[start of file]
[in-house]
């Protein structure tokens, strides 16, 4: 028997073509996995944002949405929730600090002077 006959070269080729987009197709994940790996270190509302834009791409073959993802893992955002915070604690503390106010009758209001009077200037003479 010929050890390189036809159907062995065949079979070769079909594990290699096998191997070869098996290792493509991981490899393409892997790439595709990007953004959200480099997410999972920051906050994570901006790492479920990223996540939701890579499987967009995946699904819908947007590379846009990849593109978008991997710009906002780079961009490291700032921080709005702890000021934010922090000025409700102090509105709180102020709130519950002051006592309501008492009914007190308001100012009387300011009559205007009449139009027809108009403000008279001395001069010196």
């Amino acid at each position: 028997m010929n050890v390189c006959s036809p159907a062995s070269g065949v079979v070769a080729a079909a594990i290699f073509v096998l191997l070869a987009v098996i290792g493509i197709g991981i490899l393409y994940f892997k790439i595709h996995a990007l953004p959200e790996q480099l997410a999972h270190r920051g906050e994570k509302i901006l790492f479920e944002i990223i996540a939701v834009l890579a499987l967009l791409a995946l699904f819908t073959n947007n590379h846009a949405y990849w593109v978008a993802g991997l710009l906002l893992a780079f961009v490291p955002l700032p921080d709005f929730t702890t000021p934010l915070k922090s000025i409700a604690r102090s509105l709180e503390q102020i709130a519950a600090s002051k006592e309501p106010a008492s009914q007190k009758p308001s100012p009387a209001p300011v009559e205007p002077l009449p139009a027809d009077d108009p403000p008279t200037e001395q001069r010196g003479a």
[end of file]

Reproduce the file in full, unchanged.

[in-house]
């Protein structure tokens, strides 16, 4: 028997073509996995944002949405929730600090002077 006959070269080729987009197709994940790996270190509302834009791409073959993802893992955002915070604690503390106010009758209001009077200037003479 010929050890390189036809159907062995065949079979070769079909594990290699096998191997070869098996290792493509991981490899393409892997790439595709990007953004959200480099997410999972920051906050994570901006790492479920990223996540939701890579499987967009995946699904819908947007590379846009990849593109978008991997710009906002780079961009490291700032921080709005702890000021934010922090000025409700102090509105709180102020709130519950002051006592309501008492009914007190308001100012009387300011009559205007009449139009027809108009403000008279001395001069010196």
């Amino acid at each position: 028997m010929n050890v390189c006959s036809p159907a062995s070269g065949v079979v070769a080729a079909a594990i290699f073509v096998l191997l070869a987009v098996i290792g493509i197709g991981i490899l393409y994940f892997k790439i595709h996995a990007l953004p959200e790996q480099l997410a999972h270190r920051g906050e994570k509302i901006l790492f479920e944002i990223i996540a939701v834009l890579a499987l967009l791409a995946l699904f819908t073959n947007n590379h846009a949405y990849w593109v978008a993802g991997l710009l906002l893992a780079f961009v490291p955002l700032p921080d709005f929730t702890t000021p934010l915070k922090s000025i409700a604690r102090s509105l709180e503390q102020i709130a519950a600090s002051k006592e309501p106010a008492s009914q007190k009758p308001s100012p009387a209001p300011v009559e205007p002077l009449p139009a027809d009077d108009p403000p008279t200037e001395q001069r010196g003479a």